A brief history of the Essex Police Band based on recollections from Jon Waddington and written by Graham Hurrell in his own inimitable light-hearted style.
The Origin of a Species.
In the beginning, there was Essex County Constabulary and in it, a gaping void and the void was without form and was fairly silent. Then from the void came Essex Police Musical Society and a Dance Band. And the dance band was pretty good, but it was not Essex Police Band.
The dance band was formed from Traffic Officers whose services were required, in the main, to entertain at the Traffic Department’s social functions. A sign of those austere times being that these functions were cheerily carried out in an old wooden hut on the current headquarters site. Battered old second hand seats from the clapped out buses of the Eastern National Bus Company served for furniture. It should be added that the CID were represented in this Dance Band ensemble by Alan Cook, an accomplished trumpeter.
With the inevitable march of 1960's progress the wooden hut was demolished to make way for the current building that houses the Headquarters assembly rooms. With nowhere to hold their socials the Traffic Department decamped to Fords Social club at Warley and the dance band followed. After some 18 months the assembly rooms were complete and, at the inaugural Traffic Department Christmas Social, the dance band augmented by a contingent of buskers got together and put on such an impressive show that Alan Cook, the trumpeter, conceived the idea of forming a permanent band from serving officers. He met with three other founding fathers, Ken Baker, George White and Jerry Barrell to discuss what to do. Following this and subsequent meetings an ‘advert’ was issued in ‘Force Orders’ that a Police Brass Band was to be formed and officers were invited to respond.
Jerry Barrell and George White, being members of local Brass Bands used their contacts, and local knowledge, to locate a supply of old disused, redundant instruments. These were found in the archives of the defunct Witham British Legion Band, the Chelmsford Brotherhood Band and, somewhat oddly, in the Eastern Counties Regional Hospital at Colchester.
It came to pass then on a chilly February evening in 1966, with a bizarre collection of acquired, begged and borrowed, mismatched, out of tune instruments and a heap of mumped music, Bill Hymers, the bandmaster of Chelmsford Silver Band, conducted an enthusiastic assortment of the good, the bad and the terribly out of practice, in the first Essex County Constabulary rendering of Slaidburn. Beneath a starry February night sky, 1966,The Essex Police Band was born.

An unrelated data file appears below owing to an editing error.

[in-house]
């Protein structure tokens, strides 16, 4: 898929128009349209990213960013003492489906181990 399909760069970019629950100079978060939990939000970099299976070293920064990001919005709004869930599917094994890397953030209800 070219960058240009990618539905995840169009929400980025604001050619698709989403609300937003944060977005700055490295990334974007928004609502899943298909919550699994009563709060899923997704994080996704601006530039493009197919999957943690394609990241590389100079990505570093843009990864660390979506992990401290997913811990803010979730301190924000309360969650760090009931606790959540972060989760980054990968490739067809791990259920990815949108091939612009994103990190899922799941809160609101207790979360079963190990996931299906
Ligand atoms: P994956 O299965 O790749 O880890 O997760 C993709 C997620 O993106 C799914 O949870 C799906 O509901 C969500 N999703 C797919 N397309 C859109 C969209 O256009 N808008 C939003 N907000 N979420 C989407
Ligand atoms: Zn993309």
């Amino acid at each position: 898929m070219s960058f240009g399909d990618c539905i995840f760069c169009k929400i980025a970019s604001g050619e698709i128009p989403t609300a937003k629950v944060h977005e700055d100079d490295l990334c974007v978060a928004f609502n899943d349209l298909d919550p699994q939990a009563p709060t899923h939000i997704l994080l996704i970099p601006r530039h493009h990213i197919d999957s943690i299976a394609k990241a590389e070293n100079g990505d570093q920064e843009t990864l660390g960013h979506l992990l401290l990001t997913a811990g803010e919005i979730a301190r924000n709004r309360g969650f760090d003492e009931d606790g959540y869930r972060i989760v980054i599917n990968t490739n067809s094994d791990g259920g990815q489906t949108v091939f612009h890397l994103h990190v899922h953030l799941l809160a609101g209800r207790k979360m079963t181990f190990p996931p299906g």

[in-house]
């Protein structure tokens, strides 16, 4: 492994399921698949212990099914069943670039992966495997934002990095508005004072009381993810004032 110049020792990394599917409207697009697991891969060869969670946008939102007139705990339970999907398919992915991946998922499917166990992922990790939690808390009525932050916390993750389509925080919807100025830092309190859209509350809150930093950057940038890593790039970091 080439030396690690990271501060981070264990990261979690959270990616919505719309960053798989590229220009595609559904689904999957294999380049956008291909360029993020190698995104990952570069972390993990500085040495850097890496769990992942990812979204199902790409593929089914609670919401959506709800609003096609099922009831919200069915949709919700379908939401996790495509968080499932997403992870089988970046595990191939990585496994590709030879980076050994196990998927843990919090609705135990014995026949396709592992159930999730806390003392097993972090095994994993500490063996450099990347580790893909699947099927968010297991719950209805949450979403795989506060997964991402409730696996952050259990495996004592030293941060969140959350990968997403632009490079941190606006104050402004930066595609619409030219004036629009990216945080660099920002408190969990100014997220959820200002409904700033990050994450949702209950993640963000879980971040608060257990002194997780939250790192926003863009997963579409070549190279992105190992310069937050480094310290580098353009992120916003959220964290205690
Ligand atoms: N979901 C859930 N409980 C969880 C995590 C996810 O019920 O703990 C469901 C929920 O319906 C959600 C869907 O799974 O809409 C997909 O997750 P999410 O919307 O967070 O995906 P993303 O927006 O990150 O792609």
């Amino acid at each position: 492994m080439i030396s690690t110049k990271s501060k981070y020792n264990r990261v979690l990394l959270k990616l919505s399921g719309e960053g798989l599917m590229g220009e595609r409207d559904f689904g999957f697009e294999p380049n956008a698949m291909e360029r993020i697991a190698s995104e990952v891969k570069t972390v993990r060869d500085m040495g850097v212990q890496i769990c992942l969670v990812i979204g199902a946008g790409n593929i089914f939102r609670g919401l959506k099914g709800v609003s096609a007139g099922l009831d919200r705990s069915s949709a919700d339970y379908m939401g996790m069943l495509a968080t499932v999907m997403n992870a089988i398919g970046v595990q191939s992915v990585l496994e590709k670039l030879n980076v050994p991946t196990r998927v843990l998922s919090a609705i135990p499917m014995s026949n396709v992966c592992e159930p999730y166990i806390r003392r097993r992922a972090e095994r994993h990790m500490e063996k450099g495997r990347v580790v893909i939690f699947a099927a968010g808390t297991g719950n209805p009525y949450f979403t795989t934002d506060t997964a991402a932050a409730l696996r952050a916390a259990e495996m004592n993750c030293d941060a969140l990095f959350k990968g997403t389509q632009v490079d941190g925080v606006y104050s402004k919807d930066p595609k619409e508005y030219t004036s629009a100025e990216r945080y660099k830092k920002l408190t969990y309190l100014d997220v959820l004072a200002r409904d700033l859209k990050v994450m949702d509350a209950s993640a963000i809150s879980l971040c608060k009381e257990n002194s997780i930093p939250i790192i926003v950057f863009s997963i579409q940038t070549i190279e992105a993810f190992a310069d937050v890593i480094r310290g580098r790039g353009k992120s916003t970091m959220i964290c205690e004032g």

From what is euphemistically described ‘a shaky start’, by the now ageing witnesses to this nascent event, this band of dubious musical merit began to improve. A permanent practice room was established in the Chief Constable’s Billiard room and from there the rousing sound of Slaidburn was later joined by the equally rousing sounds of The Chieftan, Sobre Las Olas, Gold and Silver Waltz, All in the April Evening and Eventide.
Within 6 months, the summer of 1966, with it's growing repertoire, the Essex Police Band played it’s first gig; On the Essex Constabulary Headquarters lawn.
Other early, memorable, gigs included a fete in Mistley where the band found itself playing at the same time as ‘The Dagenham Girl Pipers’ and later at a memorial service for Officers DC Wombwell, DS Head and PC Fox, the victims of the Shepherds Bush murders.
A roll call of those early players would include John Waddington, Charlie Wood, Bob Storrey, Harry Rossiter, Tom Morrison, David White, George White, Gill White, Dennis White, Sid Green, Bill Blake, Jerry Barrel, Alan Cook, Bill Mann, and Wilf Kennedy.
They were soon joined by John Coleman, Ken Cole, Harry Ratcliff, Byron Baston, Graham Wood, John Poston, Mick Spalding, and Peter Skinner.
The band would have been formed for the sheer fun and joy of playing music together with like minded men and women - and as a partial antidote to the rigors and constraints of daily Policing. The contingencies of modern policing mean that, these days, only a handful of the players are serving officers; the remainder being, Police support staff, retired officers or civilians. What has remained though is an ethos of fun, laughter, comradeship and commitment that would have begun in February 1966 and has not stopped yet.
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